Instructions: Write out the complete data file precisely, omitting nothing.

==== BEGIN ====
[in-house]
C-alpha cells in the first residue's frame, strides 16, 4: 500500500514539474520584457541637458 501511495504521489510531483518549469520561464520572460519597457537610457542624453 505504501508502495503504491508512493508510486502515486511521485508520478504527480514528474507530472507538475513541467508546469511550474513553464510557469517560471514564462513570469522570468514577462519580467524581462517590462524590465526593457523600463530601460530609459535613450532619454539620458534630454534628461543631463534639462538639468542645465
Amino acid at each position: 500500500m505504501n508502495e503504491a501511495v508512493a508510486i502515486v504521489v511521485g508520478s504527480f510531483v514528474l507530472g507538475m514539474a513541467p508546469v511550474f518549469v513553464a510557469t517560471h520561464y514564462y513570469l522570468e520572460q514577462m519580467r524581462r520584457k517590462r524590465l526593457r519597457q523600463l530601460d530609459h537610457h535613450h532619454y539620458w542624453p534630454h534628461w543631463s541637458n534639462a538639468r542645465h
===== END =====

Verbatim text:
[in-house]
C-alpha cells in the first residue's frame, strides 16, 4: 500500500514539474520584457541637458 501511495504521489510531483518549469520561464520572460519597457537610457542624453 505504501508502495503504491508512493508510486502515486511521485508520478504527480514528474507530472507538475513541467508546469511550474513553464510557469517560471514564462513570469522570468514577462519580467524581462517590462524590465526593457523600463530601460530609459535613450532619454539620458534630454534628461543631463534639462538639468542645465
Amino acid at each position: 500500500m505504501n508502495e503504491a501511495v508512493a508510486i502515486v504521489v511521485g508520478s504527480f510531483v514528474l507530472g507538475m514539474a513541467p508546469v511550474f518549469v513553464a510557469t517560471h520561464y514564462y513570469l522570468e520572460q514577462m519580467r524581462r520584457k517590462r524590465l526593457r519597457q523600463l530601460d530609459h537610457h535613450h532619454y539620458w542624453p534630454h534628461w543631463s541637458n534639462a538639468r542645465h